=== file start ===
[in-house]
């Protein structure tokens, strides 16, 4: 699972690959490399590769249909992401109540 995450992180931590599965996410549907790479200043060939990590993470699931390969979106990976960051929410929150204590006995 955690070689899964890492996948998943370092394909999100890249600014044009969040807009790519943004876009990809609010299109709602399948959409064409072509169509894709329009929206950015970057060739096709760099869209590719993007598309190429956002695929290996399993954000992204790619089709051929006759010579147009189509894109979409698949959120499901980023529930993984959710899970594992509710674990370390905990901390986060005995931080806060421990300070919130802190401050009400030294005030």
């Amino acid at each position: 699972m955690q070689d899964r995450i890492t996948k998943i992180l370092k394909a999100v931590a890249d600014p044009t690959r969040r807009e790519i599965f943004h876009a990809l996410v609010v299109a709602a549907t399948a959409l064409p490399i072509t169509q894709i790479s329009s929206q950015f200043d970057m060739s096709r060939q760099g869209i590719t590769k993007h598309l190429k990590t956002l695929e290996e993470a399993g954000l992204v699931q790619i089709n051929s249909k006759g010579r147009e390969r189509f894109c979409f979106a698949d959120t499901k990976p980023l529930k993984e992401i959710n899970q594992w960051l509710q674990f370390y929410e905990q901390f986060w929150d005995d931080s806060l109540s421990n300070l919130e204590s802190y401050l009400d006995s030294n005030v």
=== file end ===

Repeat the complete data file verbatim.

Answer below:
[in-house]
């Protein structure tokens, strides 16, 4: 699972690959490399590769249909992401109540 995450992180931590599965996410549907790479200043060939990590993470699931390969979106990976960051929410929150204590006995 955690070689899964890492996948998943370092394909999100890249600014044009969040807009790519943004876009990809609010299109709602399948959409064409072509169509894709329009929206950015970057060739096709760099869209590719993007598309190429956002695929290996399993954000992204790619089709051929006759010579147009189509894109979409698949959120499901980023529930993984959710899970594992509710674990370390905990901390986060005995931080806060421990300070919130802190401050009400030294005030």
């Amino acid at each position: 699972m955690q070689d899964r995450i890492t996948k998943i992180l370092k394909a999100v931590a890249d600014p044009t690959r969040r807009e790519i599965f943004h876009a990809l996410v609010v299109a709602a549907t399948a959409l064409p490399i072509t169509q894709i790479s329009s929206q950015f200043d970057m060739s096709r060939q760099g869209i590719t590769k993007h598309l190429k990590t956002l695929e290996e993470a399993g954000l992204v699931q790619i089709n051929s249909k006759g010579r147009e390969r189509f894109c979409f979106a698949d959120t499901k990976p980023l529930k993984e992401i959710n899970q594992w960051l509710q674990f370390y929410e905990q901390f986060w929150d005995d931080s806060l109540s421990n300070l919130e204590s802190y401050l009400d006995s030294n005030v």